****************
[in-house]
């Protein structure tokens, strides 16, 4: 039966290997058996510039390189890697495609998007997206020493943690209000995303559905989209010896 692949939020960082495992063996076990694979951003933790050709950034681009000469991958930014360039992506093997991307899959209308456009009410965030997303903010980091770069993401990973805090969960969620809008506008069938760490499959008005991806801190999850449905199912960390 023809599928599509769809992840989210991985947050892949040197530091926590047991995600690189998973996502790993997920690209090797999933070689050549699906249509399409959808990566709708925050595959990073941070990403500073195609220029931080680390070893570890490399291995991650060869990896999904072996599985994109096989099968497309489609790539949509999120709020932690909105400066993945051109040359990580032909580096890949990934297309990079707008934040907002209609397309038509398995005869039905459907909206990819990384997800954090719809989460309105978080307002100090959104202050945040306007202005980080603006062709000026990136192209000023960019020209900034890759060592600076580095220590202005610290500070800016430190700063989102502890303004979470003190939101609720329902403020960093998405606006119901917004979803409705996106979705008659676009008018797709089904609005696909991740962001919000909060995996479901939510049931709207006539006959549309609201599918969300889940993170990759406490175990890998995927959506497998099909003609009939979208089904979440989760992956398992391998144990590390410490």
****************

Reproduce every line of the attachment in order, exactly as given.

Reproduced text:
[in-house]
């Protein structure tokens, strides 16, 4: 039966290997058996510039390189890697495609998007997206020493943690209000995303559905989209010896 692949939020960082495992063996076990694979951003933790050709950034681009000469991958930014360039992506093997991307899959209308456009009410965030997303903010980091770069993401990973805090969960969620809008506008069938760490499959008005991806801190999850449905199912960390 023809599928599509769809992840989210991985947050892949040197530091926590047991995600690189998973996502790993997920690209090797999933070689050549699906249509399409959808990566709708925050595959990073941070990403500073195609220029931080680390070893570890490399291995991650060869990896999904072996599985994109096989099968497309489609790539949509999120709020932690909105400066993945051109040359990580032909580096890949990934297309990079707008934040907002209609397309038509398995005869039905459907909206990819990384997800954090719809989460309105978080307002100090959104202050945040306007202005980080603006062709000026990136192209000023960019020209900034890759060592600076580095220590202005610290500070800016430190700063989102502890303004979470003190939101609720329902403020960093998405606006119901917004979803409705996106979705008659676009008018797709089904609005696909991740962001919000909060995996479901939510049931709207006539006959549309609201599918969300889940993170990759406490175990890998995927959506497998099909003609009939979208089904979440989760992956398992391998144990590390410490």